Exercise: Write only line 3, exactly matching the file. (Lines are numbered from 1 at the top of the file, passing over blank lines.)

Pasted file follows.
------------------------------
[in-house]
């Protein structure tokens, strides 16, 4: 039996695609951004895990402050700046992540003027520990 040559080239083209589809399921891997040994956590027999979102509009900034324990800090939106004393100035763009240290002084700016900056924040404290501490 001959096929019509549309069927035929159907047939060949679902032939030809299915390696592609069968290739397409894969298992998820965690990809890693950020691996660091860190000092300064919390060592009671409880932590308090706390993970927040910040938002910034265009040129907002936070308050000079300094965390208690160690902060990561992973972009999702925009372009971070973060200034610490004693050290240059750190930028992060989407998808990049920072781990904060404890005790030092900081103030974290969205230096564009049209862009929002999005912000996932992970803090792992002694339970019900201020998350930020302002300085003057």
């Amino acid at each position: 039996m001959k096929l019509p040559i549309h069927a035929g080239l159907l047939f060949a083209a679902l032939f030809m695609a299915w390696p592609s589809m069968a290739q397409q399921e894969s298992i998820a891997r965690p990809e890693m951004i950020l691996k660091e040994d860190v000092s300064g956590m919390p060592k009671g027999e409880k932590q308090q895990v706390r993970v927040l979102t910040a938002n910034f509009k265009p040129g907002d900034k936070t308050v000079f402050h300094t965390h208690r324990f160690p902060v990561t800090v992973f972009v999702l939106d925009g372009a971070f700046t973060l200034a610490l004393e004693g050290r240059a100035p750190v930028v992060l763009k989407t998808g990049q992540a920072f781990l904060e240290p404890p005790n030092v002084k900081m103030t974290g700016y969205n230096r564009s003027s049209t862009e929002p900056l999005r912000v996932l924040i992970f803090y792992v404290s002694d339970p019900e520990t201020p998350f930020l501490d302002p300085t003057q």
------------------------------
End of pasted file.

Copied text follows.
């Amino acid at each position: 039996m001959k096929l019509p040559i549309h069927a035929g080239l159907l047939f060949a083209a679902l032939f030809m695609a299915w390696p592609s589809m069968a290739q397409q399921e894969s298992i998820a891997r965690p990809e890693m951004i950020l691996k660091e040994d860190v000092s300064g956590m919390p060592k009671g027999e409880k932590q308090q895990v706390r993970v927040l979102t910040a938002n910034f509009k265009p040129g907002d900034k936070t308050v000079f402050h300094t965390h208690r324990f160690p902060v990561t800090v992973f972009v999702l939106d925009g372009a971070f700046t973060l200034a610490l004393e004693g050290r240059a100035p750190v930028v992060l763009k989407t998808g990049q992540a920072f781990l904060e240290p404890p005790n030092v002084k900081m103030t974290g700016y969205n230096r564009s003027s049209t862009e929002p900056l999005r912000v996932l924040i992970f803090y792992v404290s002694d339970p019900e520990t201020p998350f930020l501490d302002p300085t003057q």